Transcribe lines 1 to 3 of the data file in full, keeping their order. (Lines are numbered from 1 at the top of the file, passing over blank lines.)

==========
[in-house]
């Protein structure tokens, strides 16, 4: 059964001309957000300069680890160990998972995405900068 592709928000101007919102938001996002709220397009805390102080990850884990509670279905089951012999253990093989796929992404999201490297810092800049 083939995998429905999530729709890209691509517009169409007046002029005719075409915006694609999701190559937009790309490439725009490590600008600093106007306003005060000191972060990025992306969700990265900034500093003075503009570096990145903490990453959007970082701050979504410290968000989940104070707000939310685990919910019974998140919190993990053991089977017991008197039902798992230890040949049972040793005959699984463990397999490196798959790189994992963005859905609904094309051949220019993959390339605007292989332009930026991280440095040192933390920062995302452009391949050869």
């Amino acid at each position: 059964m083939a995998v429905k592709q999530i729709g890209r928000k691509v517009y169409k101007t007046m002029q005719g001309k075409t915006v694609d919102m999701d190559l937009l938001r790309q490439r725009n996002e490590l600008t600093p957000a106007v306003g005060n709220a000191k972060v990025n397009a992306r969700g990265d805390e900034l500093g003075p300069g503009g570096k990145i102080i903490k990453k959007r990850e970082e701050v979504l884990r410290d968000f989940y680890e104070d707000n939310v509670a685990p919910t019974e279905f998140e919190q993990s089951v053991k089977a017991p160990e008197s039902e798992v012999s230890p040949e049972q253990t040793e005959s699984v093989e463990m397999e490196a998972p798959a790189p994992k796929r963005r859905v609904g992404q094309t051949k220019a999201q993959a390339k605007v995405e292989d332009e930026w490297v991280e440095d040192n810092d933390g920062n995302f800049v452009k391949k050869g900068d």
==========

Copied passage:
[in-house]
């Protein structure tokens, strides 16, 4: 059964001309957000300069680890160990998972995405900068 592709928000101007919102938001996002709220397009805390102080990850884990509670279905089951012999253990093989796929992404999201490297810092800049 083939995998429905999530729709890209691509517009169409007046002029005719075409915006694609999701190559937009790309490439725009490590600008600093106007306003005060000191972060990025992306969700990265900034500093003075503009570096990145903490990453959007970082701050979504410290968000989940104070707000939310685990919910019974998140919190993990053991089977017991008197039902798992230890040949049972040793005959699984463990397999490196798959790189994992963005859905609904094309051949220019993959390339605007292989332009930026991280440095040192933390920062995302452009391949050869």
């Amino acid at each position: 059964m083939a995998v429905k592709q999530i729709g890209r928000k691509v517009y169409k101007t007046m002029q005719g001309k075409t915006v694609d919102m999701d190559l937009l938001r790309q490439r725009n996002e490590l600008t600093p957000a106007v306003g005060n709220a000191k972060v990025n397009a992306r969700g990265d805390e900034l500093g003075p300069g503009g570096k990145i102080i903490k990453k959007r990850e970082e701050v979504l884990r410290d968000f989940y680890e104070d707000n939310v509670a685990p919910t019974e279905f998140e919190q993990s089951v053991k089977a017991p160990e008197s039902e798992v012999s230890p040949e049972q253990t040793e005959s699984v093989e463990m397999e490196a998972p798959a790189p994992k796929r963005r859905v609904g992404q094309t051949k220019a999201q993959a390339k605007v995405e292989d332009e930026w490297v991280e440095d040192n810092d933390g920062n995302f800049v452009k391949k050869g900068d």